What "Free and Clear" Means in Real Estate

Young family kissing in empty new house
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You will often hear real estate agents and investors talk about "free and clear" real estate, but being free and clear is also an aspiration of many homeowners. The phrase means there are no encumbrances secured to the property, such as a lien or mortgage.

Key Takeaways

  • Most home sales today require a former mortgage to be fully paid off before the new buyer takes on a new loan.
  • Paying cash for a home is one way to buy free and clear, but the tradeoff is that you lose the ability to use leverage.
  • Owning a home free and clear can offer a sense of security, but there will still be costs like maintenance, taxes, and insurance.

How Free and Clear Can Let Seller Finance

If you have a 30-year fixed-rate mortgage and make the same monthly payment every month for 30 years, at the end of 30 years, you will own your home free and clear. If you were to sell the home and wanted to make owner financing available for a new buyer, you would have no underlying lenders who could prevent that choice.

Free and clear is the easiest way to provide owner financing when selling if a buyer cannot or does not want to obtain a loan. The problem with most owner-financed transactions is usually that the property already has at least one loan. Almost every existing mortgage today contains an alienation clause that calls for acceleration of the loan in the event the property is sold. This clause is often referred to as a "due on sale" clause.

In the 1970s and early 1980s, many mortgages did not contain verbiage that prevented a subject to transaction (not to be confused with a loan assumption). This meant sellers could offer owner financing and let the buyer take over payments on an existing loan without either party getting into trouble or breaking any laws. Today, these types of transactions are rare. Lenders today demand to be paid off.


Most lenders will exercise the option to call a loan due and payable if interest rates are rising. That's because they want their money back so they can lend it out again at a higher interest rate.

Leverage vs. Paying Cash for a Home

Another way to obtain a free and clear home is to pay cash for the home. Rather than pay a mortgage payment every month, some home buyers prefer to buy it outright by handing over a lump sum cash payment. It's a good investment to pay cash for a home, but it also prevents a buyer from buying a home and using leverage.

Suppose you have $100,000 in cash and want to buy a home for $100,000. If you used leverage, you could put down $25,000 and buy four homes, using 80% loan-to-value mortgages. When you choose to go clear and free and buy one home for $100,000, you owe nothing but property taxes.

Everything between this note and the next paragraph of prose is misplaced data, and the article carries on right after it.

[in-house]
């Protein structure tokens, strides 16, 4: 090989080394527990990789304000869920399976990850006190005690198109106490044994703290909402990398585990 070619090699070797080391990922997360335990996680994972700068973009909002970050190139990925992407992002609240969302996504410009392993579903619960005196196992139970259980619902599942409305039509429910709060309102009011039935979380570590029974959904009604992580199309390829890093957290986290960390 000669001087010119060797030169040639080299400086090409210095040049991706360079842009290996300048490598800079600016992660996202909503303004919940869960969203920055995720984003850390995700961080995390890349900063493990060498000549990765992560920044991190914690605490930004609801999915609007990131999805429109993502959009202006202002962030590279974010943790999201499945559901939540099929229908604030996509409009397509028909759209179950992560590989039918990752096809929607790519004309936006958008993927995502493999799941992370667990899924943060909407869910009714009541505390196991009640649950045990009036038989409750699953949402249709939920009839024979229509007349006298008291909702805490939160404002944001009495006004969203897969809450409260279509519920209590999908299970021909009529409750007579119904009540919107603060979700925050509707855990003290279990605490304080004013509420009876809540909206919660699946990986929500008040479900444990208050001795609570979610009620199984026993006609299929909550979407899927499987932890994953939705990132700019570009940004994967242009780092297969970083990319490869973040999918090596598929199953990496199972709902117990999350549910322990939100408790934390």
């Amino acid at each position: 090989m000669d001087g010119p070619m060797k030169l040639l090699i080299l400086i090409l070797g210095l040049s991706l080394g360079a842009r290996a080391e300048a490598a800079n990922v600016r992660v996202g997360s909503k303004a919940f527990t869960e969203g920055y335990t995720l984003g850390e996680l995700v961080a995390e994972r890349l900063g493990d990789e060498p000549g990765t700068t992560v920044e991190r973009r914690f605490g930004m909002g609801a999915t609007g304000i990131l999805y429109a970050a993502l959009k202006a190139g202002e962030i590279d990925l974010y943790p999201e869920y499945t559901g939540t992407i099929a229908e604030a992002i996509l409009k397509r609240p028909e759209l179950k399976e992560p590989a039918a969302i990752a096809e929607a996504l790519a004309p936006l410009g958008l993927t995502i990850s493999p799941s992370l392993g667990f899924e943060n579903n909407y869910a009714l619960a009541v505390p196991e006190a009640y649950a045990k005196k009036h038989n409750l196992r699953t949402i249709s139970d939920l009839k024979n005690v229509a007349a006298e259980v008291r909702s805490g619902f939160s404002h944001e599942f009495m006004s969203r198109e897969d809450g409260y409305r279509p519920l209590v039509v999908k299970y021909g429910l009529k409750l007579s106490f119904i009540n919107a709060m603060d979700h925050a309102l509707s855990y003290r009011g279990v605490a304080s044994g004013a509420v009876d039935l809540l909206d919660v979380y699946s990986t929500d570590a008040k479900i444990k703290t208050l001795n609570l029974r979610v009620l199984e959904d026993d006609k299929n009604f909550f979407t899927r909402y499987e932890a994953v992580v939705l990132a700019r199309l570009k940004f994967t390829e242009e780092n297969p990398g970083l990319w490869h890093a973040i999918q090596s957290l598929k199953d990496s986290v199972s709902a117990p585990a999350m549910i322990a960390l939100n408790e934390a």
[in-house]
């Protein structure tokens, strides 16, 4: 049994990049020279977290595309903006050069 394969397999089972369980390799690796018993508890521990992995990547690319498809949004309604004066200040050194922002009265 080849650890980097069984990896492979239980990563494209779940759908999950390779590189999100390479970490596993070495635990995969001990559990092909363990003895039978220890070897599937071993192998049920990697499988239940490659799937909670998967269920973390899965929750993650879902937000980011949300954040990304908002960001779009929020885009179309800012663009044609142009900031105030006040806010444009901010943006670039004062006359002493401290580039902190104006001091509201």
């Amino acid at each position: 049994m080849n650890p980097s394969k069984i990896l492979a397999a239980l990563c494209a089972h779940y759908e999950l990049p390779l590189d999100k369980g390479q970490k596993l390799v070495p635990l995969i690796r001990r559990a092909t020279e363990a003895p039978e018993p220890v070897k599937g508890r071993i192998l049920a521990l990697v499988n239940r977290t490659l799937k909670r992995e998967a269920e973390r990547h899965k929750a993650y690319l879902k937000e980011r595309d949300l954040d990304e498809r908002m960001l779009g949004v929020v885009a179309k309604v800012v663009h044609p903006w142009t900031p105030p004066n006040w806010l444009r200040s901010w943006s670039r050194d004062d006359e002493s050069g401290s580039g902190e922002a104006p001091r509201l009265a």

The Benefits of Free and Clear

Owning a home outright is a good feeling for many people. It is emotional security that the home belongs to the owner 100%, but it is not 100% protection. For example, it does not mean that a home cannot be seized under eminent domain by the government, and it does not mean that a home can't be wiped out by a hurricane or flood.

You will also hear the term "clear" in reference to the title. Assuming there is no cloud on the title and that you received a title insurance policy when you bought the home, you most likely enjoy clear title to the home. However, if you pay a mortgage on that home, then the home itself is not free and clear.

Although you may be free and clear from making mortgage payments, you still need to pay for such things as homeowner's insurance, property taxes, utilities, and general maintenance.


Pay attention to the tax benefits of paying a mortgage. Until recently, the cap on interest deductions was $1 million, but homes purchased after December 15, 2017, are limited to an interest cap of $750,000 under the 2017 Tax Cuts and Jobs Act.

Buying a Vacation Home Free and Clear

A family made the decision to finance a vacation home in Hawaii. When property taxes escalated due to non-residency status, the increase affected monthly cash flow. A solution to the situation was to refinance the primary residence, which had a 15-year loan, paid down over 10 years with five years remaining. The family refinanced to a 30-year loan with the same monthly payment and used the proceeds to pay off the home in Hawaii, free and clear.

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The Balance uses only high-quality sources, including peer-reviewed studies, to support the facts within our articles. Read our editorial process to learn more about how we fact-check and keep our content accurate, reliable, and trustworthy.
  1. Consumer Financial Protection Bureau. "What Is 'Seller Financing'?"

  2. Carleton Sheets. "What You Need to Know About Subject-To Transactions."

  3. Internal Revenue Service. "Home Mortgage Interest Deduction," Page 10.

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